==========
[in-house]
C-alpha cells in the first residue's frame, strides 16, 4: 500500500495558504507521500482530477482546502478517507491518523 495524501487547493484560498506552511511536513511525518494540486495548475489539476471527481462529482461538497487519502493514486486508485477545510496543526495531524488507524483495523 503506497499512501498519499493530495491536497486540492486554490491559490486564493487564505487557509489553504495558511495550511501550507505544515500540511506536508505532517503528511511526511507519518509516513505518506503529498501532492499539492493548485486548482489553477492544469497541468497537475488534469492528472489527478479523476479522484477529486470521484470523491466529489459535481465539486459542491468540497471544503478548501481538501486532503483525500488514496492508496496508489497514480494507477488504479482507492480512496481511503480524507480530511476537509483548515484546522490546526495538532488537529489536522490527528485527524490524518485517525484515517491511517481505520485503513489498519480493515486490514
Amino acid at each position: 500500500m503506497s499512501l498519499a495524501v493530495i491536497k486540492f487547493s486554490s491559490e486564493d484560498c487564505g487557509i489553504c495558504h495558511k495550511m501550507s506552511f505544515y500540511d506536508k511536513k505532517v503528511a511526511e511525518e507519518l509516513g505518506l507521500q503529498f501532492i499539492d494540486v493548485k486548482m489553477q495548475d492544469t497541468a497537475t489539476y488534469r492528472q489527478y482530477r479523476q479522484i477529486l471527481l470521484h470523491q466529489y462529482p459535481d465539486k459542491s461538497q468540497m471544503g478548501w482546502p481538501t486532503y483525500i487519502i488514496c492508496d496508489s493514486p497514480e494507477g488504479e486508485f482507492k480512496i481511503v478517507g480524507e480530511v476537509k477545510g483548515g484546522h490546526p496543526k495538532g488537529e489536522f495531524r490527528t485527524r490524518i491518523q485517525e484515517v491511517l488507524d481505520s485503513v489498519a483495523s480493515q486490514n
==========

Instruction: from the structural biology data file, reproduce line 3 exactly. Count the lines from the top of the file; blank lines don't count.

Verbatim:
Amino acid at each position: 500500500m503506497s499512501l498519499a495524501v493530495i491536497k486540492f487547493s486554490s491559490e486564493d484560498c487564505g487557509i489553504c495558504h495558511k495550511m501550507s506552511f505544515y500540511d506536508k511536513k505532517v503528511a511526511e511525518e507519518l509516513g505518506l507521500q503529498f501532492i499539492d494540486v493548485k486548482m489553477q495548475d492544469t497541468a497537475t489539476y488534469r492528472q489527478y482530477r479523476q479522484i477529486l471527481l470521484h470523491q466529489y462529482p459535481d465539486k459542491s461538497q468540497m471544503g478548501w482546502p481538501t486532503y483525500i487519502i488514496c492508496d496508489s493514486p497514480e494507477g488504479e486508485f482507492k480512496i481511503v478517507g480524507e480530511v476537509k477545510g483548515g484546522h490546526p496543526k495538532g488537529e489536522f495531524r490527528t485527524r490524518i491518523q485517525e484515517v491511517l488507524d481505520s485503513v489498519a483495523s480493515q486490514n